By Libby Bailey
Navasota ISD Assessment Coordinator
A lot of educational discussion today focuses on assessment as the media reports on results of state, national, and even international tests. These results rank us in relation to other schools, other students, and other cultural situations. The findings almost always depend solely on the scores of one type of test on one particular day and may or may not be indicative of actual student abilities. Nevertheless, that ranking is attached to us for a year and is used by many as a measure of our effectiveness as educators.
Despite the public’s focus on this type of assessment, we educators must remember that the truly important assessments happen repeatedly--assessments for learning, not assessments of learning. These formative assessments should occur almost continuously as we try to measure student understandings and misconceptions during instruction, not after the fact when it may be too late. They are intended to strengthen learning, not to label it. As much as possible, it is better to assess individually rather than whole-group to get an accurate idea of individual needs.
I was often guilty of covering large amounts of new and often high technical information before finally asking the full class, “Are there any questions?” or “Does everyone understand?” Thinking back now, I realize most students said they understood because, the Lord knows, they didn’t want to have to live through my going through the whole thing all over again. Or, if someone did have a question, I would ask what part they didn’t understand, and the answer would invariably be “all of it.” Neither of these situations was good for them or for me.
This scenario can be avoided with frequent effective formative questions to adjust instructional materials and methods and to improve student understanding while the learning is in process rather than at the end. To plan for effective formative assessment, it is necessary to study the requirements of a standard so that we can scaffold questions to measure it. Most standards have KUDs (something students need to know, a concept they need to understand, and something they are to do). For example a 3rd grade math TEK requires students to explain a fraction. This requires a student to know numerator and denominator, to understand the concept of relationship of parts to a whole and how the change in one impacts the other, and to do an explanation of that relationship. We should purposely mentally prepare questions for each of those steps in the mastery of the standard to be aware of where understanding may be faltering so that we can make the proper adjustments in instruction and materials as early as possible.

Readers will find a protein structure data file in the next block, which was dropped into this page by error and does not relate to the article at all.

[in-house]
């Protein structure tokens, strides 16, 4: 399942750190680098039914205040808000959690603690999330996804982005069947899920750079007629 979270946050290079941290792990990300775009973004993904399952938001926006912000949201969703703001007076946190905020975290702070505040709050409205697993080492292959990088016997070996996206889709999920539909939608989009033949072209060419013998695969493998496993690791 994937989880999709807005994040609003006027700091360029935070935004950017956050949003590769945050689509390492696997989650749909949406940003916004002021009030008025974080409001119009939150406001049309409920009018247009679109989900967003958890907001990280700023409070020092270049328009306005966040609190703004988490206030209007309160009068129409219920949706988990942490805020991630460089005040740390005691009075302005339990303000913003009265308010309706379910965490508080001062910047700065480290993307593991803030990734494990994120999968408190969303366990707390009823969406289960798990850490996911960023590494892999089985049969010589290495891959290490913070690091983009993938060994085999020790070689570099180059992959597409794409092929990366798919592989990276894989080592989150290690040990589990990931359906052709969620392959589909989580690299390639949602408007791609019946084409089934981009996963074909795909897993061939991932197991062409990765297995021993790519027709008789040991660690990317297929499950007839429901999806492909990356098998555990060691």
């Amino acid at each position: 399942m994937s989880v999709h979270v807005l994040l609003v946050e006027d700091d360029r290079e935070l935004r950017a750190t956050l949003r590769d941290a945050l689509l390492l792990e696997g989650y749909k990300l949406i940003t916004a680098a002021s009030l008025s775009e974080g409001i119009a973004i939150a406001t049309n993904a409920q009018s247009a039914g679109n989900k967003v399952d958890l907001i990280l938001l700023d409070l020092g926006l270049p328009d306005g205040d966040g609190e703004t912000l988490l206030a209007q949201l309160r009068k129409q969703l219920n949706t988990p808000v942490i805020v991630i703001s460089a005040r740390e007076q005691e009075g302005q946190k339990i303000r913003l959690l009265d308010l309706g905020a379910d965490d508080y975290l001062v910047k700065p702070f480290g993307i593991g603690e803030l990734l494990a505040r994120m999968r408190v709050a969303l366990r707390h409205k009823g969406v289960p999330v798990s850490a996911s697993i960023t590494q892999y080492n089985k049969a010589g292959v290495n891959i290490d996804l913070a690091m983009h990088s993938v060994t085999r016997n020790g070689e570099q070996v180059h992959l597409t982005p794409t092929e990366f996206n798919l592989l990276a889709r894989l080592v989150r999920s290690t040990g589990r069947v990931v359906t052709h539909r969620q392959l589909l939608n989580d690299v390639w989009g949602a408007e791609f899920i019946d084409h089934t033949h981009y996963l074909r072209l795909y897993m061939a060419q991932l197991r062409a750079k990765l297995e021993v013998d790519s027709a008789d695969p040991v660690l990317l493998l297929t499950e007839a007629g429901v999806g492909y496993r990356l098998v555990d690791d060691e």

The ultimate goal is to make this frequent questioning such a ritual in the learning process that the student learns to constantly question and think about his own understanding and the strategies he is using during the learning. To help him learn to do this, we must model by metacognition (thinking out loud) how we would approach learning new information. “What is clear to me? I wonder what this sentence means? Would re-reading, drawing the steps, highlighting, asking my partner, etc help me here?”
Formative assessment is the kindest measurement we can give our students. Its focus is on improvement of the student’s learning rather than an evaluation of academic worth that we reflect with scores and grades. It won’t be reported in the media, but it could easily have the greatest impact on the lives of all your students in their educational journeys.
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